I read this beauty-oriented article claiming that canned fish is more sustainable than fresh fish. Is this true? Listed below is a brief energy/sustainability brain dump on the subject.

Canned fish:

  • does not have to be refrigerated
  • fuel to build, fit and run the factory that makes the cans and transports them
  • fuel to build, fit and run the canning factory
  • sourcing and transport of oil to factory (for fish in oil) OR use of clean water (for fish in water, and the energy to make water used potable)
  • energy to recycle the can, or zero if it just rusts somewhere

Fresh fish:

  • could be smoked (energy of fire, CO2 released from fire)
  • could to be refrigerated (energy of refrigerator, its manufacture)
  • could be put on ice (energy to create the ice and energy to make water potable, or energy to make bag to put fish on non-potable ice, or no energy if it's winter)
  • could be salted (energy to mine the salt, transport it)

There are probably factors I haven't taken into account.

  • 1
    The article doesn't give any reasons why that might be the case. However, one potential reason might be if the species typically canned were less-overfished than species typically eaten fresh. Commented Apr 8, 2014 at 22:06
  • Sustainable in which context? Species and fish population well being or energy demand during production? Both? Are we to compare the same fish, canned and fresh?
    – Stockfisch
    Commented Apr 11, 2014 at 23:57
  • I guess both, to be fair it is kind of a broad question - @Stockfisch your answer is great, thank you for putting your time into it.
    – tM --
    Commented Apr 12, 2014 at 20:19

2 Answers 2


A study of canned mackerel and herring shows that the production of the aluminium can is responsible for most of the products carbon footprint (Buchspies et al. 2011). Impacts associated to transport are slightly smaller compared to frozen codfish. Storage of frozen fish obviously requires more energy than storage of canned products, however it doesn't seem to be enough to shift the balance (see figure below). Keep in mind that we are comparing different fish here.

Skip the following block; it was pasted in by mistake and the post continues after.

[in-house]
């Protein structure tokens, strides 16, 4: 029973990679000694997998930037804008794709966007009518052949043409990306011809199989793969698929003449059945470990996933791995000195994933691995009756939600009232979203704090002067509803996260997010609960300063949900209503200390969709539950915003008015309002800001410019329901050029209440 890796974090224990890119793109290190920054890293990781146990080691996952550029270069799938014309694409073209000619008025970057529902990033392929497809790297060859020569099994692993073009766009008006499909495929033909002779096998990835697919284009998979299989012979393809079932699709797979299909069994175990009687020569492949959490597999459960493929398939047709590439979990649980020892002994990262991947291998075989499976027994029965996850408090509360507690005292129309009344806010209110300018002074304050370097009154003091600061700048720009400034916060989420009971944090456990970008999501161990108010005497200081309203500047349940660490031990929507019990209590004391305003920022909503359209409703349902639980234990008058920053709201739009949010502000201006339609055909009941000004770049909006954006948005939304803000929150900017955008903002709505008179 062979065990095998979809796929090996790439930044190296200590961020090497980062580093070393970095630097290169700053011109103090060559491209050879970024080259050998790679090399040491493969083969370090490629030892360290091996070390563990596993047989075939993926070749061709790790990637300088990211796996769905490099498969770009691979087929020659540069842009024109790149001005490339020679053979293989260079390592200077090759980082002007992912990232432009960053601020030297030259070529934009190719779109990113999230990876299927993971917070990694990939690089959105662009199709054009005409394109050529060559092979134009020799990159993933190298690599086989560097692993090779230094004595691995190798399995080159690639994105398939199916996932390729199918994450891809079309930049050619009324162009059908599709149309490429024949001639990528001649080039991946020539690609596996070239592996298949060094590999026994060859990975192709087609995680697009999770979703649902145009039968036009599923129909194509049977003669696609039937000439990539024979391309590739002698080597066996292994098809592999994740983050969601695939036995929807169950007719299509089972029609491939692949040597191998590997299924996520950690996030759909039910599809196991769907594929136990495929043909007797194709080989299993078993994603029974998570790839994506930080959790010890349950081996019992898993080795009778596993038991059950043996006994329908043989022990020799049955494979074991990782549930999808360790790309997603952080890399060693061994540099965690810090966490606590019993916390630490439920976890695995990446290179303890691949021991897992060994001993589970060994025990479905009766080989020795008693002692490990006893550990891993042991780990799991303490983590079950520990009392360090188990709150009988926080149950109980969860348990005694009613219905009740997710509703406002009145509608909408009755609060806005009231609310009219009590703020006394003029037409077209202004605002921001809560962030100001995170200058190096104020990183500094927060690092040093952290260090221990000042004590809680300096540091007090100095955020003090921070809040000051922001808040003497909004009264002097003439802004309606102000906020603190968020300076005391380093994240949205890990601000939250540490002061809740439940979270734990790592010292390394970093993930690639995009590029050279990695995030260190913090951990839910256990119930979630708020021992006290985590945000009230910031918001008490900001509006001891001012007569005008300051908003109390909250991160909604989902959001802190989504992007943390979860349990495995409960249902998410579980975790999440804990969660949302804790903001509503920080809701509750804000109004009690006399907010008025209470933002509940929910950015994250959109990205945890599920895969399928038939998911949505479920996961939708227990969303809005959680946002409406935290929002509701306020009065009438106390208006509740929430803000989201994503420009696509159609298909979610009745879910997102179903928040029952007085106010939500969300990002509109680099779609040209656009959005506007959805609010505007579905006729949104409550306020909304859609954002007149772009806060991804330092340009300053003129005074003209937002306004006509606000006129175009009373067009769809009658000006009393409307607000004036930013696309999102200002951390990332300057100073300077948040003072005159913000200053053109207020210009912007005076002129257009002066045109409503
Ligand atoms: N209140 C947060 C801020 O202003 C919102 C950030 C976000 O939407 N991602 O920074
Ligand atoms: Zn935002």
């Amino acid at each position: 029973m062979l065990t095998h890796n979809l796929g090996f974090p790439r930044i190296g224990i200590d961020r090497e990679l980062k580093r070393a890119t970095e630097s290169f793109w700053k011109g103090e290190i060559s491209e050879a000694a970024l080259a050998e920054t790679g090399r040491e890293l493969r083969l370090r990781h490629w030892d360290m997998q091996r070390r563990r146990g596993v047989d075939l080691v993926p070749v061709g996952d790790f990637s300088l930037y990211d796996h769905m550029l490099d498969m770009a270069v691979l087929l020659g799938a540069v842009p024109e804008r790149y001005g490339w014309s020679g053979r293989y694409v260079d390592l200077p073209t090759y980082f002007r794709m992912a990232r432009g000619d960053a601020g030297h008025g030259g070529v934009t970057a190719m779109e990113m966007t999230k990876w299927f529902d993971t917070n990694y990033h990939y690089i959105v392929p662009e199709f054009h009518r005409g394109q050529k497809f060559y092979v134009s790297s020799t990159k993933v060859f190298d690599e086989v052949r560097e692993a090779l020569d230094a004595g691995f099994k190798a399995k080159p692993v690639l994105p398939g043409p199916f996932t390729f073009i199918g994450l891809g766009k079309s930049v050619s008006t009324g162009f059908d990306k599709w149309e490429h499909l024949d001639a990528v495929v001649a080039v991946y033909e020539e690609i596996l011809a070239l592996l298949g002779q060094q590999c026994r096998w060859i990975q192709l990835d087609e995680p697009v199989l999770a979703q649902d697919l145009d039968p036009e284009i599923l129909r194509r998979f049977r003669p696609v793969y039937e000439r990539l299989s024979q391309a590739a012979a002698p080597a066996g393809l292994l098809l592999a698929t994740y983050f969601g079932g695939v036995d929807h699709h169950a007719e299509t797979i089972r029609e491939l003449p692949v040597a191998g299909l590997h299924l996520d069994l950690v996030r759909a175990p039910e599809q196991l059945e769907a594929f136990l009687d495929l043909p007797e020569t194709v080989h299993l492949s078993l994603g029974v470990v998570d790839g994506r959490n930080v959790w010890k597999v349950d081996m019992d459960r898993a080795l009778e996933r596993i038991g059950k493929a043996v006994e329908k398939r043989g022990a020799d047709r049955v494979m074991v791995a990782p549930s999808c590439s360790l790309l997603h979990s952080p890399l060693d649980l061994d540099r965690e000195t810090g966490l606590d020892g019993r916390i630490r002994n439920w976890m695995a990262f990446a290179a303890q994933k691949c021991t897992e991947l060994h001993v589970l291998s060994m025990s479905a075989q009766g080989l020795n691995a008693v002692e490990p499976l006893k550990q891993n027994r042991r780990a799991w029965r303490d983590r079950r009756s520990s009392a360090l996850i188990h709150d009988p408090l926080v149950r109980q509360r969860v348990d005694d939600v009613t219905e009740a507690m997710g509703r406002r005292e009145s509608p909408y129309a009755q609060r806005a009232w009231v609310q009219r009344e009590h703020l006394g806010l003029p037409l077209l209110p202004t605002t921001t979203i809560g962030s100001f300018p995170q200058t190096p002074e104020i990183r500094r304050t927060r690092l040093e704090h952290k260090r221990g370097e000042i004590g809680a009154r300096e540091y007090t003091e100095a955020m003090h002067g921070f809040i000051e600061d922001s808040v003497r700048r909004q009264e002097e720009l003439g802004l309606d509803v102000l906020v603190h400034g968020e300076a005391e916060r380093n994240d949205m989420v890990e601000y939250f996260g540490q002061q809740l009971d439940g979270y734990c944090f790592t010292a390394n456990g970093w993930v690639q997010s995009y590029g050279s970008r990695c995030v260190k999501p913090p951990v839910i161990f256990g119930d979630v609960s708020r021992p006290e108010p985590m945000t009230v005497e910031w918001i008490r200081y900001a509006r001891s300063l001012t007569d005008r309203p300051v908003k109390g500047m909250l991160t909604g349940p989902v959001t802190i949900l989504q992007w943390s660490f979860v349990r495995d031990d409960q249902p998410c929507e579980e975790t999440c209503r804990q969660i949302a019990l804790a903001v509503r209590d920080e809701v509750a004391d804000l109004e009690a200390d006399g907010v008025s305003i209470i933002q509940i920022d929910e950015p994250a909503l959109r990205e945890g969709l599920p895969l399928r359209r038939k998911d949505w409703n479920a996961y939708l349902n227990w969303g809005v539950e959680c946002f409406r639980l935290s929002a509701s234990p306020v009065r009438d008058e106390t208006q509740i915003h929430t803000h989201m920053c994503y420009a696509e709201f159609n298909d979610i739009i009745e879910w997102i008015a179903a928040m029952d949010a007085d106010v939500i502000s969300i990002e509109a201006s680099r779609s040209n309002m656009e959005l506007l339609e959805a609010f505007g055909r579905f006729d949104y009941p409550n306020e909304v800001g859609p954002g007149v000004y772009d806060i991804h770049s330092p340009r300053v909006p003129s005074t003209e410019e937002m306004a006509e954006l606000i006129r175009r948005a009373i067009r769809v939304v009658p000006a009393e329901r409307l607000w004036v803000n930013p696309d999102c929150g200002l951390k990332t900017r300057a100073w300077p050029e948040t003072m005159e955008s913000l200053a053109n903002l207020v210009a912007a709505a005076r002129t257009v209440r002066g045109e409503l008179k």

Buchspies et al. 2011

As you mentioned fresh fish may require additional energy in the form of ice and packaging material production. A while ago I conducted a life cycle assessment of fresh sardines that, occasionally, when the market was saturated were also canned. The canning didn't take place close to the landing site. So either way frozen or chilled transport was necessary. Furthermore, the fresh sardines were marketed within hours, essentially eliminating storage. Judging from that I cannot imagine that the benefits of canned products (energy free and unlimited storage, condensed transport) outweigh the vast processing effort, especially regarding the production of aluminium cans.


Buchspies, B., Tölle, S.J., and Jungbluth, N. (2011). Life Cycle Assessment of High-Sea Fish and Salmon Aquaculture. ESU-Services Ltd.

It depends on where you need to get your fish from. If you live in a town that has an active fishing industry, or you have local fish farms, I would say your local fresh fish is the best option. Eat it as soon as possible so you don't have to waste energy keeping it.

If you have no local fish options, canned or otherwise preserved fish may be a more sustainable, if less healthy, alternative to having fish packed in ice/freezers flown in from wherever it's caught/harvested.

  • 1
    why would the canned fish be less healthy? Commented Apr 10, 2014 at 20:36

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